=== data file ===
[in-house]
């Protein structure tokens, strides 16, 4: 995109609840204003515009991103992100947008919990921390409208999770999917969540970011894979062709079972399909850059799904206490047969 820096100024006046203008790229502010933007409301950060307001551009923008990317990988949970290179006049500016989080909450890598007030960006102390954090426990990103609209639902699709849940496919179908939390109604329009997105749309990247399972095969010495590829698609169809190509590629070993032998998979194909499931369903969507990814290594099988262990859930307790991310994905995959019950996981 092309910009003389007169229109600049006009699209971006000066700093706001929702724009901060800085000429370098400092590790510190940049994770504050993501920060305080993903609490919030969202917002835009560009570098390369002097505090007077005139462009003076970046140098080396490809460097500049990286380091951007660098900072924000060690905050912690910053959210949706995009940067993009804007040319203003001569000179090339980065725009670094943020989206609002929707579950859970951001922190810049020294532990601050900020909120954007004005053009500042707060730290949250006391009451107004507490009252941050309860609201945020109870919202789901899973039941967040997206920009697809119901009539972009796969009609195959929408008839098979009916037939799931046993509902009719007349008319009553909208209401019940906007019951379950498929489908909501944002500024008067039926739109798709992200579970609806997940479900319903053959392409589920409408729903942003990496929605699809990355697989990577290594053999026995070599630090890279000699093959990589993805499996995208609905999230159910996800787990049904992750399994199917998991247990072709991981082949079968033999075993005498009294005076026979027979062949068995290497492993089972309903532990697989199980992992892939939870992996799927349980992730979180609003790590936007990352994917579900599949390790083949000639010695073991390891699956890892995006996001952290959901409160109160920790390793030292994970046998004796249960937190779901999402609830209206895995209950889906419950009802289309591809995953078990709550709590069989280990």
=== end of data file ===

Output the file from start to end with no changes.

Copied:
[in-house]
């Protein structure tokens, strides 16, 4: 995109609840204003515009991103992100947008919990921390409208999770999917969540970011894979062709079972399909850059799904206490047969 820096100024006046203008790229502010933007409301950060307001551009923008990317990988949970290179006049500016989080909450890598007030960006102390954090426990990103609209639902699709849940496919179908939390109604329009997105749309990247399972095969010495590829698609169809190509590629070993032998998979194909499931369903969507990814290594099988262990859930307790991310994905995959019950996981 092309910009003389007169229109600049006009699209971006000066700093706001929702724009901060800085000429370098400092590790510190940049994770504050993501920060305080993903609490919030969202917002835009560009570098390369002097505090007077005139462009003076970046140098080396490809460097500049990286380091951007660098900072924000060690905050912690910053959210949706995009940067993009804007040319203003001569000179090339980065725009670094943020989206609002929707579950859970951001922190810049020294532990601050900020909120954007004005053009500042707060730290949250006391009451107004507490009252941050309860609201945020109870919202789901899973039941967040997206920009697809119901009539972009796969009609195959929408008839098979009916037939799931046993509902009719007349008319009553909208209401019940906007019951379950498929489908909501944002500024008067039926739109798709992200579970609806997940479900319903053959392409589920409408729903942003990496929605699809990355697989990577290594053999026995070599630090890279000699093959990589993805499996995208609905999230159910996800787990049904992750399994199917998991247990072709991981082949079968033999075993005498009294005076026979027979062949068995290497492993089972309903532990697989199980992992892939939870992996799927349980992730979180609003790590936007990352994917579900599949390790083949000639010695073991390891699956890892995006996001952290959901409160109160920790390793030292994970046998004796249960937190779901999402609830209206895995209950889906419950009802289309591809995953078990709550709590069989280990």